Actually studies show that pirating might even be used as positive marketing and advertising effects, several book vendors and movie makers have “leaked” their products and experienced a massive surge in audience.
It could be a freeware or premiumware technique. You can leak 1 book, to get an audience and sell the other book. Or sell the book and then leak it 1 year later, anyone who didn’t buy it in that 1 year probably wont buy it later either ,but if you leak it, you might get a big audience loving your work and buy your next book. I am sure there are many marketing techniques that can be done from subscription systems to all sorts of clever monetization techniques.
However coercion is not allowed that is immoral.
There are 2 caveats however for IP that I would find important:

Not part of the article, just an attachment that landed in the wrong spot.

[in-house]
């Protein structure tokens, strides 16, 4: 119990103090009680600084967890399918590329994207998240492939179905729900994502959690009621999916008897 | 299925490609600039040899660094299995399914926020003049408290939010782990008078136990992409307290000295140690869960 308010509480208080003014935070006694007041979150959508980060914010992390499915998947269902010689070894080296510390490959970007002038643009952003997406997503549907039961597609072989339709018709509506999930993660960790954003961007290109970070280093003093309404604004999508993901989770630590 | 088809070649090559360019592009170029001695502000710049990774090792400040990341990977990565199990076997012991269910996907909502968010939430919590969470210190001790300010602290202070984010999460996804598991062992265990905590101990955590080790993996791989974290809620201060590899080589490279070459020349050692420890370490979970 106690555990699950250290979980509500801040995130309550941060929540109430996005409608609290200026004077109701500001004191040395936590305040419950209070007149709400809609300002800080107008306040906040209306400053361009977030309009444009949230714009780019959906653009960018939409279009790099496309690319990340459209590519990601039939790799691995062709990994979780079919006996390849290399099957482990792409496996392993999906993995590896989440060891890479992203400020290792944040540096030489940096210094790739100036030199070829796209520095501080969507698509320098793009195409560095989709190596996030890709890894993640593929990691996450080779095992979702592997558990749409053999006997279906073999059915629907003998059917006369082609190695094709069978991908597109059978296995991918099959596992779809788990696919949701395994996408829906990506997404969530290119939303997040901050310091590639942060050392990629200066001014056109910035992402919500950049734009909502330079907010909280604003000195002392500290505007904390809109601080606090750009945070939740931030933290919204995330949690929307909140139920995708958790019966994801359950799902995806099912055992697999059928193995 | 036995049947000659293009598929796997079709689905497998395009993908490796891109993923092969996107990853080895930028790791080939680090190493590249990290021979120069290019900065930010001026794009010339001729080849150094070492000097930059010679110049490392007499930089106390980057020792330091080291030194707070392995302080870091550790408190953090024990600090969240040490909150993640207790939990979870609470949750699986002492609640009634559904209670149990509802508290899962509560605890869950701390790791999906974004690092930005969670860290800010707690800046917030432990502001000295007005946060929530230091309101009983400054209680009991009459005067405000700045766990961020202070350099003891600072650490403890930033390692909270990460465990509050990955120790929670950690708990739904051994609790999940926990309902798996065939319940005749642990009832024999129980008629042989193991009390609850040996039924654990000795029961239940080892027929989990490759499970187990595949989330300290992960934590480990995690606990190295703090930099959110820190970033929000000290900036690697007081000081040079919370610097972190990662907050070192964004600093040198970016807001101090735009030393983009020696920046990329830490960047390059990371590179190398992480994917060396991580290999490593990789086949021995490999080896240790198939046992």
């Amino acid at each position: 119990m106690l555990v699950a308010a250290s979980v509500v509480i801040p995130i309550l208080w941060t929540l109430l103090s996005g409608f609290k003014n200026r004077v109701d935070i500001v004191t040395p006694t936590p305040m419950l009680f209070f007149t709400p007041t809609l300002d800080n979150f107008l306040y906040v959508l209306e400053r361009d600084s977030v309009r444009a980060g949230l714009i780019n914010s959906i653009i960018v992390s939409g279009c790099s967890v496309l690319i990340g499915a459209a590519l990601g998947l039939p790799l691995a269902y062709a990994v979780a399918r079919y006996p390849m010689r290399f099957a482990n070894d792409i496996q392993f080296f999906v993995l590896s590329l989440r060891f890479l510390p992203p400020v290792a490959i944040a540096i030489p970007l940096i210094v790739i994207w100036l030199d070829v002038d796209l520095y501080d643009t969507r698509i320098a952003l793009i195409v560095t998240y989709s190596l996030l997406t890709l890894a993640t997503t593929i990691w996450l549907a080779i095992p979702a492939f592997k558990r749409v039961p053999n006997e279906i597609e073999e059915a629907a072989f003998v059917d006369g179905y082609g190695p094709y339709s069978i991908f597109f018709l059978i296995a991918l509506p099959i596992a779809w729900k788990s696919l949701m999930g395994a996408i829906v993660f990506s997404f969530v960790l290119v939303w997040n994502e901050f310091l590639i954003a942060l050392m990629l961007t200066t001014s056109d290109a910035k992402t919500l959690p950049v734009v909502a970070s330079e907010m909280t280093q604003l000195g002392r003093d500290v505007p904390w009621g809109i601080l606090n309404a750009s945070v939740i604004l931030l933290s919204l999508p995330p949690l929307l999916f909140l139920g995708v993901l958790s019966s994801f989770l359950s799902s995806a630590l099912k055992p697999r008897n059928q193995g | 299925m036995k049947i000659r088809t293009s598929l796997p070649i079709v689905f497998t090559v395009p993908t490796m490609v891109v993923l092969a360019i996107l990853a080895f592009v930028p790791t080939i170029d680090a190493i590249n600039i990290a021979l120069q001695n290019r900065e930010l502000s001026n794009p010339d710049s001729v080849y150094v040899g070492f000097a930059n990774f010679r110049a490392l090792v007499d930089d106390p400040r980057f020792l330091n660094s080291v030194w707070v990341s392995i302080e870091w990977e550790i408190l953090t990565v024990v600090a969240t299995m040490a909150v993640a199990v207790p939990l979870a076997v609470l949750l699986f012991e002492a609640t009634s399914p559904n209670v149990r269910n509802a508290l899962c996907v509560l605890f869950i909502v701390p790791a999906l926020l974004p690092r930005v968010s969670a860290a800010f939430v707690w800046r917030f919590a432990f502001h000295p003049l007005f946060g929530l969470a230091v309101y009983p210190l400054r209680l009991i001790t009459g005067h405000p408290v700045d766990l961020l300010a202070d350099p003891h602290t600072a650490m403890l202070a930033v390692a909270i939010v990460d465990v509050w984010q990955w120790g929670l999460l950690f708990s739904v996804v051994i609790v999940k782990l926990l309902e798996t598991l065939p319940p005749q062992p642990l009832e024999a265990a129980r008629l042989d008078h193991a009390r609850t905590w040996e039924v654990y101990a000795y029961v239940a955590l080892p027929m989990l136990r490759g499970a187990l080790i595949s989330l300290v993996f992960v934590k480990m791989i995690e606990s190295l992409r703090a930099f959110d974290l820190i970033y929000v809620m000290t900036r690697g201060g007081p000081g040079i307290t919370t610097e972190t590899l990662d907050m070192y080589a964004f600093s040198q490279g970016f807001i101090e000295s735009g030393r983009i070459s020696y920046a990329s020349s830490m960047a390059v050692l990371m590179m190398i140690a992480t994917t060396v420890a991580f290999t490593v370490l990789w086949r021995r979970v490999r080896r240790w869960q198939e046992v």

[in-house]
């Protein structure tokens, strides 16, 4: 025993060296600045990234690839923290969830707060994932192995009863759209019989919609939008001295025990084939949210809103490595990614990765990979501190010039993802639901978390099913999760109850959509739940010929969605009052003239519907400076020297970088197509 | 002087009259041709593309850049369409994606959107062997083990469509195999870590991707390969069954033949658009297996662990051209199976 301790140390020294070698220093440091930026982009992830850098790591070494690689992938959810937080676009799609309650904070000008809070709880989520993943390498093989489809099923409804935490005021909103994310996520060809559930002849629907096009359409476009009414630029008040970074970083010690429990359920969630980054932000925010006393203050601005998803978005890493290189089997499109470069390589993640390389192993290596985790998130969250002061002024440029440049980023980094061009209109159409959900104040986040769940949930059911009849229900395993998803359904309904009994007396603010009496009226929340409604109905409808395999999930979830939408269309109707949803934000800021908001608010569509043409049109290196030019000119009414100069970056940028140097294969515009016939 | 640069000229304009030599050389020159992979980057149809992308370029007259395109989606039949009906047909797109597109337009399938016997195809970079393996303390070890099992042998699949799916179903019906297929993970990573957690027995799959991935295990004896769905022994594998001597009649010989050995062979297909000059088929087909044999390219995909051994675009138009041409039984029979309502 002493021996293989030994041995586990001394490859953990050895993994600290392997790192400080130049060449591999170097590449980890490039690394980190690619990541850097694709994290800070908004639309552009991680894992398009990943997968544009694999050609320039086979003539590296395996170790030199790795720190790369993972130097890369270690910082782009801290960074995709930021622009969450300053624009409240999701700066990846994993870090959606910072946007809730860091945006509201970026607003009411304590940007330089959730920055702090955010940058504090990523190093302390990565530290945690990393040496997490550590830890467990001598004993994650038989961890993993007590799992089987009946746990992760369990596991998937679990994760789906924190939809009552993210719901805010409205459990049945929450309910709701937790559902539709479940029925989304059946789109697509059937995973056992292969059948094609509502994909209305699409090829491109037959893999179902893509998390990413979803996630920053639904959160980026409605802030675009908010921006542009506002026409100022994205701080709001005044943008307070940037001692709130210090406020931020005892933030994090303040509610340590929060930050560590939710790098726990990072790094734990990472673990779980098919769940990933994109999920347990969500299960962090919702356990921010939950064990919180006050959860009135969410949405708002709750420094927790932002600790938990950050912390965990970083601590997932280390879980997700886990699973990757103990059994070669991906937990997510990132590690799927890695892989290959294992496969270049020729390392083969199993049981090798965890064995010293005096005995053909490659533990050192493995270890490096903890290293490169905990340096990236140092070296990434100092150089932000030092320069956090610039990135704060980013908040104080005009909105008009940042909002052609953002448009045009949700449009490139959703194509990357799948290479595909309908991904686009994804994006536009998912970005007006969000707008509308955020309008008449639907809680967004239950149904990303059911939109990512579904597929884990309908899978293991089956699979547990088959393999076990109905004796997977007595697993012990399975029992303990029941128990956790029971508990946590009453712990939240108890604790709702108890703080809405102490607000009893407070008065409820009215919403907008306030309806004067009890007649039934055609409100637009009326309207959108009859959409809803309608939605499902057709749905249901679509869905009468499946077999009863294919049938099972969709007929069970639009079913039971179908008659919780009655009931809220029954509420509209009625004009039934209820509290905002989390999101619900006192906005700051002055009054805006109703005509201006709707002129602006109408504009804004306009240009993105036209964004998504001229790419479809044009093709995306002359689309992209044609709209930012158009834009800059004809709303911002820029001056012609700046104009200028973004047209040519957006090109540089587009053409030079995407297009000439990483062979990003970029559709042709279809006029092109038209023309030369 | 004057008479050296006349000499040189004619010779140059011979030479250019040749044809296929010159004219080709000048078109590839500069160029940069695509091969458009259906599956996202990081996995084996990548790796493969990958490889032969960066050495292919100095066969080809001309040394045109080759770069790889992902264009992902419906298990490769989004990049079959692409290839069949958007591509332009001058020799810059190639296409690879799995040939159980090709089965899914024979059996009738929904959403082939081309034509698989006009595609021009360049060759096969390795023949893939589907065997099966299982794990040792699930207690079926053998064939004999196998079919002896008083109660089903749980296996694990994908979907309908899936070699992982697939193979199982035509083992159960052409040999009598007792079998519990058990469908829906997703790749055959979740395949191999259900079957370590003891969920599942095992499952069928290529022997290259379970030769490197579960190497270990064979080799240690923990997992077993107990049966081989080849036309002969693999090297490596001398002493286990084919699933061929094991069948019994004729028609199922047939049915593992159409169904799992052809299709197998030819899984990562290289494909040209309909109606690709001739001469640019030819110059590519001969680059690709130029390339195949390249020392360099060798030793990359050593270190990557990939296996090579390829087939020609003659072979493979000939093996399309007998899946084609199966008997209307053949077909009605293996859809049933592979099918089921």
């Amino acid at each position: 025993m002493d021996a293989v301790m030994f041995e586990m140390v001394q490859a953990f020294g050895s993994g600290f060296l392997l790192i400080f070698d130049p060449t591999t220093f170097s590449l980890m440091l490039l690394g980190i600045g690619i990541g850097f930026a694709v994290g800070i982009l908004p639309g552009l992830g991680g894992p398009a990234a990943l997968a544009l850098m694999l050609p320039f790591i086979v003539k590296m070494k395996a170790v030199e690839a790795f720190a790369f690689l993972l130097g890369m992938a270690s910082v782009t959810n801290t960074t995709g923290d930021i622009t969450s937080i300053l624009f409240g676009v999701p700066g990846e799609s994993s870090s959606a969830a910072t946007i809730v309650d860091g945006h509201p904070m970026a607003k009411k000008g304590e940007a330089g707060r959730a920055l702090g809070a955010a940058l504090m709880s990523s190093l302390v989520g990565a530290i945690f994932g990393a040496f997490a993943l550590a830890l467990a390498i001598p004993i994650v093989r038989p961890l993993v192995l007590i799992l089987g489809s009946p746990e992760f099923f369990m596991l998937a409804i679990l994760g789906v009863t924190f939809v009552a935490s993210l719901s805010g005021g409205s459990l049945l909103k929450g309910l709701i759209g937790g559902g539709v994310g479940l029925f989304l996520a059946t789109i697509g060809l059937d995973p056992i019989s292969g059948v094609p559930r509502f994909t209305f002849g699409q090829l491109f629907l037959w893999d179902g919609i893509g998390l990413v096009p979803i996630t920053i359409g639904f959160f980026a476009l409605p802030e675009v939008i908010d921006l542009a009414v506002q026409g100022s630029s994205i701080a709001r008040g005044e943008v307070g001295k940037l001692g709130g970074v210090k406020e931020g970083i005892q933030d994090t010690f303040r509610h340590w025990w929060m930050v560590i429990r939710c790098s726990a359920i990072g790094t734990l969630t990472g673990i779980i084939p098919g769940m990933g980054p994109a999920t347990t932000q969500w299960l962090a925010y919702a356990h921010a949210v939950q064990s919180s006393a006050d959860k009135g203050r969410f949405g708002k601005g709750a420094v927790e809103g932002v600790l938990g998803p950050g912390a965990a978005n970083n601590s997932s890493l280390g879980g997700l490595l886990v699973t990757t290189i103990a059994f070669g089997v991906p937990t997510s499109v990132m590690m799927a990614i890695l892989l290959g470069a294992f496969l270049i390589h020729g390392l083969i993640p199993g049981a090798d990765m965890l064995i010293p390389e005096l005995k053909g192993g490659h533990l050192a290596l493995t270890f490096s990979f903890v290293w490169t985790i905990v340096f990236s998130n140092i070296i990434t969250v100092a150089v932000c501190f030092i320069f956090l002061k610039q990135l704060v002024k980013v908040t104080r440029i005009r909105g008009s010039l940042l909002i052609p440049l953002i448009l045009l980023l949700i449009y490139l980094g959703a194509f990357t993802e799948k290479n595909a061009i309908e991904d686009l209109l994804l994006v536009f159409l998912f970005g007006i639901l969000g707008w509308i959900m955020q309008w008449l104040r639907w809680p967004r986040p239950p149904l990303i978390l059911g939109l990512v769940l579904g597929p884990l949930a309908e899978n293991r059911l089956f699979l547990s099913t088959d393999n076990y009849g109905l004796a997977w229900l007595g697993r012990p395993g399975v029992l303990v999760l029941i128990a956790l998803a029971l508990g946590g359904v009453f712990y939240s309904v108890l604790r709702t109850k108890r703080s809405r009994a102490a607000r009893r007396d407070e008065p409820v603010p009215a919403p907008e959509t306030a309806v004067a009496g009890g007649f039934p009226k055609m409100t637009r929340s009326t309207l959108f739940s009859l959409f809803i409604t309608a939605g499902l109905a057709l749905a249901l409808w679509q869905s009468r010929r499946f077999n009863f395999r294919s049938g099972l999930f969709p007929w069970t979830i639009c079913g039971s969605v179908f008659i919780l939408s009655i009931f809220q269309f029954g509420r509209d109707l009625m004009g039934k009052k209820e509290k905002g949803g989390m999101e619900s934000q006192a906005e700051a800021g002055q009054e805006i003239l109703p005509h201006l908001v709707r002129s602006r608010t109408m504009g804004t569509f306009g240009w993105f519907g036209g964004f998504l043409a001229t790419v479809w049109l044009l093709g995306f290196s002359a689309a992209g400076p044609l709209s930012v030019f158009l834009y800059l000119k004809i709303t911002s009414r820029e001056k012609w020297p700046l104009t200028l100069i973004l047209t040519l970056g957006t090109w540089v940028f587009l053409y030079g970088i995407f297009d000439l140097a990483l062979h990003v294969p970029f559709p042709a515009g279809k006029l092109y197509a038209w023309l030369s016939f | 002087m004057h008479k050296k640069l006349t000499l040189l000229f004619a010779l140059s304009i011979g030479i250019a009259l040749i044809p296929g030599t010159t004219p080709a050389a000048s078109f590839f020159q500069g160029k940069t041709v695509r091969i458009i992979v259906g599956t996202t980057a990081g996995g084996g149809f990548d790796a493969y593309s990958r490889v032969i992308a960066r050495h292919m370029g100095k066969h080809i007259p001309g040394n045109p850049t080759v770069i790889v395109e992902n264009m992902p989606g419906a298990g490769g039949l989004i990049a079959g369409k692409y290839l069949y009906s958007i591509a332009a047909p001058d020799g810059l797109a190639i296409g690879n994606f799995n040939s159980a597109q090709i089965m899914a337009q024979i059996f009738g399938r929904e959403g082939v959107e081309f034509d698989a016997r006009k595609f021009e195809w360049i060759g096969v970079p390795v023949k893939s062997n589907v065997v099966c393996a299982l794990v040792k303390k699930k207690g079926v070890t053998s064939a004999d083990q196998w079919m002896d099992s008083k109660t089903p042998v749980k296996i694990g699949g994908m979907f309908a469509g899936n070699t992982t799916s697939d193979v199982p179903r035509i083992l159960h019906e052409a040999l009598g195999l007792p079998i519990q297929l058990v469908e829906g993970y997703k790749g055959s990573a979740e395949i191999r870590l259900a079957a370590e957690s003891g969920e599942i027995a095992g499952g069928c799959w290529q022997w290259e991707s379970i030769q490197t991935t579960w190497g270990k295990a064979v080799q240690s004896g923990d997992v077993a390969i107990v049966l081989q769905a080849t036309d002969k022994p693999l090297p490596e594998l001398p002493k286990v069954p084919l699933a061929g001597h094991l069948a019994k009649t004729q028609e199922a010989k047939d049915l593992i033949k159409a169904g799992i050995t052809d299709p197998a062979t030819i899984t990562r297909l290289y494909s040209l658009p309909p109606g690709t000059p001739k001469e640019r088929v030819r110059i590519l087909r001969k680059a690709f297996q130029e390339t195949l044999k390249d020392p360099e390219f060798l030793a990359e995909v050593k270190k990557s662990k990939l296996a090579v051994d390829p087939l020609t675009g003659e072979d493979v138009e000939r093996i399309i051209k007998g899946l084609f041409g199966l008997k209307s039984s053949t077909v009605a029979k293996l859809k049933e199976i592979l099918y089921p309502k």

1) So I have a non-coercive view on IP, however if the book or music leaked because a spy in your company had leaked it, or a hacker hacked your computer releasing your work, then you have a claim for restitution.
While it is immoral for you to coerce other people to not use your intellectual property without paying. It’s also immoral for others to release your intellectual property before you do, that would be just plain theft. Like if you write a journal on your computer or take naked selfies, and some hacker hacks that and posts it on social media, that is clearly theft. Likewise if your company makes a movie, and a spy leaks it, or worse, leaks it to a different company who start monetizing it, that is clearly theft.